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LROC news and images
Gerald
post Feb 23 2017, 07:24 PM
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I'm assuming the slabs composed of (bulk) basalt, and the surface layers consisting of (finer grained) regolith. The regolith should erode much faster than basalt.
Therefore, I've assumed the slabs being ejected fragments of a basalt layer beneath the surface regolith.
The slabs cannot be very young, since they are partially covered with cratered regolith, and there is no obvious sign of the slabs having impacted recently. Therefore they should be considerably harder (resistant to erosion) than the other material around.

Just one scenario.
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wildespace
post May 1 2017, 09:20 AM
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QUOTE (James Fincannon @ May 8 2012, 03:20 PM) *
Thanks, Phil.

Yes, I, of course, noticed those frames too during my work on this. My original assessment was that more work was needed (since it was not so clear cut as the three I was sure about) and I couldn't understand the shadows being shown without more modeling/analysis. Eric Jones and I went back and forth about this a lot. If someone in the audience wants to offer a model (i.e. 3D) for the shadow casting for these frames, then we would welcome it. It is baffling. You idea might work but I have not had the time to test it and other theories.


I can see the Apollo 15 flag's shadow clearly.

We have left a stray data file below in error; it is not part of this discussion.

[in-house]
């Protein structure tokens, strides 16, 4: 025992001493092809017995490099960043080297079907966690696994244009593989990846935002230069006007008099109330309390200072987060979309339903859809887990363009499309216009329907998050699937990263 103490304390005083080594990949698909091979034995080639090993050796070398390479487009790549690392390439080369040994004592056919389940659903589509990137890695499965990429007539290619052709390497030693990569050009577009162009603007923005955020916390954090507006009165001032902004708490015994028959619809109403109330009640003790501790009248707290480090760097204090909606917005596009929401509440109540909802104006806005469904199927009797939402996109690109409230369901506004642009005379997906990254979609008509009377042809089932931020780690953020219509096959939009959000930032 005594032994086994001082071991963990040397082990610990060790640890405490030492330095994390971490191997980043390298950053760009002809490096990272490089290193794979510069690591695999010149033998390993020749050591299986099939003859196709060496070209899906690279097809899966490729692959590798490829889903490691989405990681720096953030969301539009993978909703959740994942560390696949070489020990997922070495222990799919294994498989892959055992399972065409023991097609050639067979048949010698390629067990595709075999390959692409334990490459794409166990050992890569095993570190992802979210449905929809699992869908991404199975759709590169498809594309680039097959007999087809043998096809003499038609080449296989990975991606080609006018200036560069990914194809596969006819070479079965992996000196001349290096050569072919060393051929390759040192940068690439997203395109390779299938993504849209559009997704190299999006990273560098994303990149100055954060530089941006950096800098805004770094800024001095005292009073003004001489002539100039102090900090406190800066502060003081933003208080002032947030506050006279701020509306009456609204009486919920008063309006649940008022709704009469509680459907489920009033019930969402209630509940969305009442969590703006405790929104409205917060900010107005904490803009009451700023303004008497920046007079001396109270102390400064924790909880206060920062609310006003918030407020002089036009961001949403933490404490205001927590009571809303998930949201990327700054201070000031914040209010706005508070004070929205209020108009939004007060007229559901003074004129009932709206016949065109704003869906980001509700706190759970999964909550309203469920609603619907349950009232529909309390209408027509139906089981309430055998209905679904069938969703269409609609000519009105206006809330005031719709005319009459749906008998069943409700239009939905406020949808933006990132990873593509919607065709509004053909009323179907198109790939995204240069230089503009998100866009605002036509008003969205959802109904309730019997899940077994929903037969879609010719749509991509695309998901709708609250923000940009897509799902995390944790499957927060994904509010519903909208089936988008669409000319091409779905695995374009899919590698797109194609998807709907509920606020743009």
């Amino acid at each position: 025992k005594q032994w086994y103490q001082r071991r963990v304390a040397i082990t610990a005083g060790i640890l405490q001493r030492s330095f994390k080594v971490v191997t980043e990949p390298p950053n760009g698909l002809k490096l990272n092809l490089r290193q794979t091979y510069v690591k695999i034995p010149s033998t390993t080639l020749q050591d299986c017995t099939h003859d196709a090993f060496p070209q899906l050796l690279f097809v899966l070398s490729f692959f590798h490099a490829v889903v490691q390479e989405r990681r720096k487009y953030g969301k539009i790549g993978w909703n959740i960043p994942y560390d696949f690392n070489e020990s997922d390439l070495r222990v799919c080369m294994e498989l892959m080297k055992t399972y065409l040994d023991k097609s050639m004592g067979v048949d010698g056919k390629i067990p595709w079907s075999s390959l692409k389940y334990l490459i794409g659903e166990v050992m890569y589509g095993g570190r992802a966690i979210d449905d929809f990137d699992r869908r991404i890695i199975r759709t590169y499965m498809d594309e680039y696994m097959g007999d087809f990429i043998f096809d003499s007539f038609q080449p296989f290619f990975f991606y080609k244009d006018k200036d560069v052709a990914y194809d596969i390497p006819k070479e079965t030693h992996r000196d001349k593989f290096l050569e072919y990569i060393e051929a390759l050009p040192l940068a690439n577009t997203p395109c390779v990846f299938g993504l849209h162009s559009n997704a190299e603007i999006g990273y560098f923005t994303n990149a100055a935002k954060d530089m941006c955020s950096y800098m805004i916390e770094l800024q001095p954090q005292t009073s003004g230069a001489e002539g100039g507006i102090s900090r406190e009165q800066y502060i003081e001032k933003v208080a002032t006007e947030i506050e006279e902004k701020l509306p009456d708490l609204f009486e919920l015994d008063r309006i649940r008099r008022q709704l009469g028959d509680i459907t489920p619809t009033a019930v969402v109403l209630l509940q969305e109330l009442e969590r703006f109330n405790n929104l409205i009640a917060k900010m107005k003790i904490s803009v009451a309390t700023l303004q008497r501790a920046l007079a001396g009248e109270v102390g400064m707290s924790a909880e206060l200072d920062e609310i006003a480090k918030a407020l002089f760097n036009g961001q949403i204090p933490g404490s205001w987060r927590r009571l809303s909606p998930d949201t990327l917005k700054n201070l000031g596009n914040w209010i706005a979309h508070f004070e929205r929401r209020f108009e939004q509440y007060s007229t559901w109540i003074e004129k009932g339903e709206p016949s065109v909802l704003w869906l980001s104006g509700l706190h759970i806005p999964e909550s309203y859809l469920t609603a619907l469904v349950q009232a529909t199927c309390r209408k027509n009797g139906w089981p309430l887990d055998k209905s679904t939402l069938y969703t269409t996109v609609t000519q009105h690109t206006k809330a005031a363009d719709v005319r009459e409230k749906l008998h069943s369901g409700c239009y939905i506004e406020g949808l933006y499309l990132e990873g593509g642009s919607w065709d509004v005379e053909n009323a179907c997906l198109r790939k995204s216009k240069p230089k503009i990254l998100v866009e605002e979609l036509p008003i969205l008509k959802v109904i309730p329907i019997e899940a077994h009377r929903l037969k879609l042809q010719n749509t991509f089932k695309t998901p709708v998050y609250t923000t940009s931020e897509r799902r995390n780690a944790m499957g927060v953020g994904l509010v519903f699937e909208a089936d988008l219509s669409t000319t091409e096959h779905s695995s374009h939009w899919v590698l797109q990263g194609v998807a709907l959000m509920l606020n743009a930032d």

Attached Image


Basically, if you see a small shadow that, with the changing of the sun angle, seems to travel being detached from the ground, that's a flag's shadow, due to the flag being elevated above ground on a pole. The "Flip Book" is very helpful for noticing such things: http://lroc.sese.asu.edu/featured_sites/view_site/4

Shadows from objects lying directly on the ground stay attached to them.

Taking note of this, and my similar post about Apollo 14, perhaps it's time to update the ALSJ article?


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wildespace
post May 3 2017, 08:36 AM
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QUOTE (Phil Stooke @ Feb 22 2017, 06:10 PM) *
I'm replying here to James Ficannon's post in the Apollo from LRO thread. He linked to an image of a very unusual object in images of the floor of Paracelsus C on the far side.

I've come across a thread about these objects at another forum, so I'm currently "investigating" them and trying to see how the various NAC images can help us.

M1207284757LC and M1207277724LC provide a nice stereo view of these object.

Flick-gif:
Attached Image


Red-cyan anaglyph:
Attached Image


A few NACs comprise this "Flip Book" animation arranged by the sun angle:
https://media.giphy.com/media/3og0IJ9m19EJf7rJKM/giphy.gif


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alan
post May 3 2017, 04:15 PM
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QUOTE
Check out this awesome image I took of Tycho Crater! About 100 million years ago, an impactor hit the Moon to form the 85 km wide crater.


https://twitter.com/LRO_NASA/status/859473553443495936

ETA: just noticed there is a blog post with zoomable image

http://lroc.sese.asu.edu/posts/902
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mcaplinger
post May 28 2017, 12:14 AM
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http://lroc.sese.asu.edu/posts/973

QUOTE
On October 13th, 2014, while the left LROC Narrow Angle Camera (NAC) was imaging, something very strange happened... During this particular image, starting at line 22,616, there was a sudden and extreme cross-track oscillation of the camera with a magnitude of ~15 pixels (~0.008) and a period of 27 lines... The only logical explanation is that the NAC was hit by a meteoroid!



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Disclaimer: This post is based on public information only. Any opinions are my own.
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John Moore
post May 28 2017, 09:01 PM
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Re: http://lroc.sese.asu.edu/posts/973